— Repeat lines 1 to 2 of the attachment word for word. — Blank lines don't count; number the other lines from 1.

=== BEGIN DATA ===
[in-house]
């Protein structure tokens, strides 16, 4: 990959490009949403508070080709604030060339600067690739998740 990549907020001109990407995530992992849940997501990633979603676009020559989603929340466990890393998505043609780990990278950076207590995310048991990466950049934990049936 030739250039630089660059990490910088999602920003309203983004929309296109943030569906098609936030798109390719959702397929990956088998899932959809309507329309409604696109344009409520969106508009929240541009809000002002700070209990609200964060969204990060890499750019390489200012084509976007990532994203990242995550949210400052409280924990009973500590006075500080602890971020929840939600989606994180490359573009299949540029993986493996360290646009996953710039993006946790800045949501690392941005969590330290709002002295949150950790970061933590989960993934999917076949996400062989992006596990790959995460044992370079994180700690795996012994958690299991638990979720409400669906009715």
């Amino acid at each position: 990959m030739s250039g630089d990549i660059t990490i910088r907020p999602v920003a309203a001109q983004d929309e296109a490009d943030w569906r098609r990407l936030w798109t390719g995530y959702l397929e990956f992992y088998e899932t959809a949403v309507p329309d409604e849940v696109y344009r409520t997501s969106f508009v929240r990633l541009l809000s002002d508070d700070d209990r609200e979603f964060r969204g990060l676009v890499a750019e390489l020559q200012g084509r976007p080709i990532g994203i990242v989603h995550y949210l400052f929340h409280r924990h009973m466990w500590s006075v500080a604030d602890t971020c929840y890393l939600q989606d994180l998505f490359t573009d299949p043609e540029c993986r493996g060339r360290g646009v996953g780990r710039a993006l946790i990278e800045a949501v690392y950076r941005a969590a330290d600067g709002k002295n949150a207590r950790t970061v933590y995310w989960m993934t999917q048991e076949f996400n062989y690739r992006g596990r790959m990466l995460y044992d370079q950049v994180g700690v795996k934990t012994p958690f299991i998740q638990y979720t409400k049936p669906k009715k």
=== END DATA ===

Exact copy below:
[in-house]
């Protein structure tokens, strides 16, 4: 990959490009949403508070080709604030060339600067690739998740 990549907020001109990407995530992992849940997501990633979603676009020559989603929340466990890393998505043609780990990278950076207590995310048991990466950049934990049936 030739250039630089660059990490910088999602920003309203983004929309296109943030569906098609936030798109390719959702397929990956088998899932959809309507329309409604696109344009409520969106508009929240541009809000002002700070209990609200964060969204990060890499750019390489200012084509976007990532994203990242995550949210400052409280924990009973500590006075500080602890971020929840939600989606994180490359573009299949540029993986493996360290646009996953710039993006946790800045949501690392941005969590330290709002002295949150950790970061933590989960993934999917076949996400062989992006596990790959995460044992370079994180700690795996012994958690299991638990979720409400669906009715």